Date on Master's Thesis/Doctoral Dissertation


Document Type

Doctoral Dissertation

Degree Name

Ph. D.



Committee Chair

Allen, Annette C.

Author's Keywords

Female Gothic; Carson McCullers; Zhang Ailing; Chinese literature; Eudora Welty; American literature


Women and literature; Gothic revival (Literature); Zhang, Ailing; Welty, Eudora, 1909-2001; McCullers, Carson, 1917-1967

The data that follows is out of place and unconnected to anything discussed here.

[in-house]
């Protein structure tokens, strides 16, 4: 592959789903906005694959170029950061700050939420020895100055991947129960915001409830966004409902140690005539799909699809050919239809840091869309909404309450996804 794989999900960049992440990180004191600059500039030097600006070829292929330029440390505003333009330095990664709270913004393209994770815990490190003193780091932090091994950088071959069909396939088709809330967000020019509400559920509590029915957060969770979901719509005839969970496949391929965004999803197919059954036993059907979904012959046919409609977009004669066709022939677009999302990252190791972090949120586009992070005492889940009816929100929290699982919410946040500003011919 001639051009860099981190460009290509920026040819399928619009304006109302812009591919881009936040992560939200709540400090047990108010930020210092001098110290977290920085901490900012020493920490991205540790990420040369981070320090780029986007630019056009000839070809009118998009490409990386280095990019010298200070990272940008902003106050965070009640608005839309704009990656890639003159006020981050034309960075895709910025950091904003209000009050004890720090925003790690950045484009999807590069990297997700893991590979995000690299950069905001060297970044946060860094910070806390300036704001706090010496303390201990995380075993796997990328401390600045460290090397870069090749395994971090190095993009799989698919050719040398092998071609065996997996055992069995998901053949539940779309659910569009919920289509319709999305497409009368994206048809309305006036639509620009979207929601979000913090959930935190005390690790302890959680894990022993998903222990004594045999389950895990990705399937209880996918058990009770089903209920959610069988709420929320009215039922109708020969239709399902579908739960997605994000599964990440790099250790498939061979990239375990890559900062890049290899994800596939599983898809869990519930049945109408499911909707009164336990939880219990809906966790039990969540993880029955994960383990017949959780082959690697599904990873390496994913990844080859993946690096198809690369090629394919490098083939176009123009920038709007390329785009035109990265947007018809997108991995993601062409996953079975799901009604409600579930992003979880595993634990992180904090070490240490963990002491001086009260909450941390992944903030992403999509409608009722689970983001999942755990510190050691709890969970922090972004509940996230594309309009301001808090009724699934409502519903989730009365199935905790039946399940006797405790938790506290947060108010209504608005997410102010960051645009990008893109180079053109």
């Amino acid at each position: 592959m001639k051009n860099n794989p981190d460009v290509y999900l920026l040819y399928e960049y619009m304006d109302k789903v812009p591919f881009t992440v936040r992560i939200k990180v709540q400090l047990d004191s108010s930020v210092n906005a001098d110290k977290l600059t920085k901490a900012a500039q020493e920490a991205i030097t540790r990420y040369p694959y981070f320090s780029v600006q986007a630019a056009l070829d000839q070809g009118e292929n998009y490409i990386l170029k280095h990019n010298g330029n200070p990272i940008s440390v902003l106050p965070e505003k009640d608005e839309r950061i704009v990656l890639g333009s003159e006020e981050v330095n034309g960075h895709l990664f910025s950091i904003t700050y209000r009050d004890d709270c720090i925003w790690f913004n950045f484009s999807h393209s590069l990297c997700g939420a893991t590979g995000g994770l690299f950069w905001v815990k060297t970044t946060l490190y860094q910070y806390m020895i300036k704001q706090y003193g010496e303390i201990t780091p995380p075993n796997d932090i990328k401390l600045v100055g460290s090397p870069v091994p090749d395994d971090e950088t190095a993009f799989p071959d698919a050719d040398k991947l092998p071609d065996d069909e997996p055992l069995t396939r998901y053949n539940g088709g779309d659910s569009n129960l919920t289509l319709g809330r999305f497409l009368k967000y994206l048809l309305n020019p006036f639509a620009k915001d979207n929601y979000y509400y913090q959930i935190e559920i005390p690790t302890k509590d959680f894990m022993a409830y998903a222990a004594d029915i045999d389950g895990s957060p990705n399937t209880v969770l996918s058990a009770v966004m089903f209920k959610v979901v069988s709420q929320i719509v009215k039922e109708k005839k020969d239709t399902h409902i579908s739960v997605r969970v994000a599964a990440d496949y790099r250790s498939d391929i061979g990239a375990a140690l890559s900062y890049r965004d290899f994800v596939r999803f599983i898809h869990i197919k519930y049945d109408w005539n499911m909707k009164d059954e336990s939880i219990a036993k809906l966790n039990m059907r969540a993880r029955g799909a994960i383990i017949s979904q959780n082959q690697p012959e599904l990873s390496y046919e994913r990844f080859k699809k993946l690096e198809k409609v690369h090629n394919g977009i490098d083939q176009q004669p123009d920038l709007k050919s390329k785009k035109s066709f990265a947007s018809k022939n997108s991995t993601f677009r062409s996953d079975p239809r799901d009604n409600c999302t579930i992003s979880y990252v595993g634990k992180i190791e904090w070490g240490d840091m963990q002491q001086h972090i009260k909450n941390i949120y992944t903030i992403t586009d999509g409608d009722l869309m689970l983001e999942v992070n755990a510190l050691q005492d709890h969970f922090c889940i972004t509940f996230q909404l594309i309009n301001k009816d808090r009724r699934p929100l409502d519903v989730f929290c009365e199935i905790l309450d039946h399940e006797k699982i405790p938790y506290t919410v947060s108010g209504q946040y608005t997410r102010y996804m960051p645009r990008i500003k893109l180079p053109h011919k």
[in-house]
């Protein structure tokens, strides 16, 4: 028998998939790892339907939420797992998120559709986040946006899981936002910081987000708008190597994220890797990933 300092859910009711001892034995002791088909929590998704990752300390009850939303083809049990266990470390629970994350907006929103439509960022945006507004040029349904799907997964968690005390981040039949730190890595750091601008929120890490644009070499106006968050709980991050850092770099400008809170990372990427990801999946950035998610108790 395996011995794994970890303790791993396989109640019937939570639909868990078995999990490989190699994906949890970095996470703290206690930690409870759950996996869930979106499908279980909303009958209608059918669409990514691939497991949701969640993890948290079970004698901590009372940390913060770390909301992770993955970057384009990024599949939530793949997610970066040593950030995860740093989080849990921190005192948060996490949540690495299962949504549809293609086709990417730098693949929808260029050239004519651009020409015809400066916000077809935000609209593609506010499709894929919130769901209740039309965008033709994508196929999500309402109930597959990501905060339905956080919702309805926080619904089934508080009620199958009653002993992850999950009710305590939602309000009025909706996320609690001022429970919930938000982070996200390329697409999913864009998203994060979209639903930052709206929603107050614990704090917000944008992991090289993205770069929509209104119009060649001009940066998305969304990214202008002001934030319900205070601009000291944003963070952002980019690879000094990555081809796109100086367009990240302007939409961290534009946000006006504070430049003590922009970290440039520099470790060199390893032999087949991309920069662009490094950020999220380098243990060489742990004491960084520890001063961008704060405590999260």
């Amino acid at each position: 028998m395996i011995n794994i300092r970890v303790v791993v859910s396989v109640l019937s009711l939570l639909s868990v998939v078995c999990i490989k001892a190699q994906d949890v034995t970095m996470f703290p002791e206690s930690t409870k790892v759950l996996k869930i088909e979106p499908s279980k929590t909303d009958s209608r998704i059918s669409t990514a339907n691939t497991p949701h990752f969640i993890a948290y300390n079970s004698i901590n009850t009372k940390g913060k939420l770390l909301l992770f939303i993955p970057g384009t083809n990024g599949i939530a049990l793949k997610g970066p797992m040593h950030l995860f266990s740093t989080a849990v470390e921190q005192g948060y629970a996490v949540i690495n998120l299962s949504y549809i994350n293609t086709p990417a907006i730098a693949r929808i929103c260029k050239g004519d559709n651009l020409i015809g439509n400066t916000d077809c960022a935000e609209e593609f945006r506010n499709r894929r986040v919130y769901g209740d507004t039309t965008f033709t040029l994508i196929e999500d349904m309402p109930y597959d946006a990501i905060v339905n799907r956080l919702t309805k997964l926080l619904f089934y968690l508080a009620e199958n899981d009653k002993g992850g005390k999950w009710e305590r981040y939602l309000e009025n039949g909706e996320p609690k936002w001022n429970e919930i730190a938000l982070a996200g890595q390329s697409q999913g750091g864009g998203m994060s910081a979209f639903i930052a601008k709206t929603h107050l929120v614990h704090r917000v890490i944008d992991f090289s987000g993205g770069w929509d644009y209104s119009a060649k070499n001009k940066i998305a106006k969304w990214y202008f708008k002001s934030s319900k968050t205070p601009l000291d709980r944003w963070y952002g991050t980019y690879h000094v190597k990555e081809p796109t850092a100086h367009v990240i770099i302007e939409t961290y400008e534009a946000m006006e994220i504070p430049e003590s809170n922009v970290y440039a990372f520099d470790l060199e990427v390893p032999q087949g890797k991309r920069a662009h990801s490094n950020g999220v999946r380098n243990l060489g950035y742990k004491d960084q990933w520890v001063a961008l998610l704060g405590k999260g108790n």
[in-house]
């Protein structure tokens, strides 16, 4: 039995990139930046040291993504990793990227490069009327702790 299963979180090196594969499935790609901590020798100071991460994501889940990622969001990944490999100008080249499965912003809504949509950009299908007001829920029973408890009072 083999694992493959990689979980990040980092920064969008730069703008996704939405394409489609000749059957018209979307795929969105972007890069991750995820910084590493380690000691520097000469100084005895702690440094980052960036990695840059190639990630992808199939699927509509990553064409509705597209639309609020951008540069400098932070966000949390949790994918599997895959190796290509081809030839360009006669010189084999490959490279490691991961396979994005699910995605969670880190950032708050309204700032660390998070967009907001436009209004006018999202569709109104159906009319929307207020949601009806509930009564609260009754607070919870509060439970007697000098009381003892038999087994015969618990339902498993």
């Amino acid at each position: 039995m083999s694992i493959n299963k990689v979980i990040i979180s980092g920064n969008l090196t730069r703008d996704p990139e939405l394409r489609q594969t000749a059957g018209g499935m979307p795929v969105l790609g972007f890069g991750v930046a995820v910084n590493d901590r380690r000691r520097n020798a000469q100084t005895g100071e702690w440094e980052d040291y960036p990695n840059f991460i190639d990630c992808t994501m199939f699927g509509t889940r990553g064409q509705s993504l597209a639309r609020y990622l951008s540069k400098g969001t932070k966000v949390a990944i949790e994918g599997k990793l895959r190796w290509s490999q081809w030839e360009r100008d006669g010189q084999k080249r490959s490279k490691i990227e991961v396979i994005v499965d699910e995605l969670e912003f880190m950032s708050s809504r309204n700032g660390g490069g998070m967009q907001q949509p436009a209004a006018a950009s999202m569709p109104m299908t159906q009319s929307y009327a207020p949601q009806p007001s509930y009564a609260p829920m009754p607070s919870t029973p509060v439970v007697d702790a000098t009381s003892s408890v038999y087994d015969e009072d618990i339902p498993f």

This study seeks to situate our understanding of Zhang Ailing's Chuanqi as part of global women's efforts to establish a voice of their own by way of hijacking patriarchal literary heritage. In order to show Zhang Ailing as a conscious weaver of female Gothic, Chinese style, my study pursues two parallel routes of argument. First, proceeding from Zhang's unique vision of human experience as an interplay of the ordinary and the extra-ordinary, my dissertation delineates her indebtedness to and rebellion against traditional Chinese "Gothic," especially the genre of Chuanqi. To illuminate the common raison d’être of Zhang's modem romances in her collection Chuanqi and its namesake traditional genre, my study bypasses the historicity and cultural specificity of Western Gothic to put forward a definition of "Gothic" that can accommodate Chinese particularities. Second, to demonstrate the general comparability between Zhang's creative imagination and that of widely recognized female Gothicists, this dissertation engages in close textual analysis of a broad spectrum of Zhang's stories and representative works by American writers, Eudora Welty and Carson McCullers, her contemporaries. Focusing on three leitmotifs of female Gothic-the female grotesque, confinement, and escape, my comparative approach generates differences as well as similarities between Chinese and American female Gothic. On a theoretical level, my study has broadened the horizon of female Gothic from the West to the East, demonstrating its power as a vibrant feminist literary form.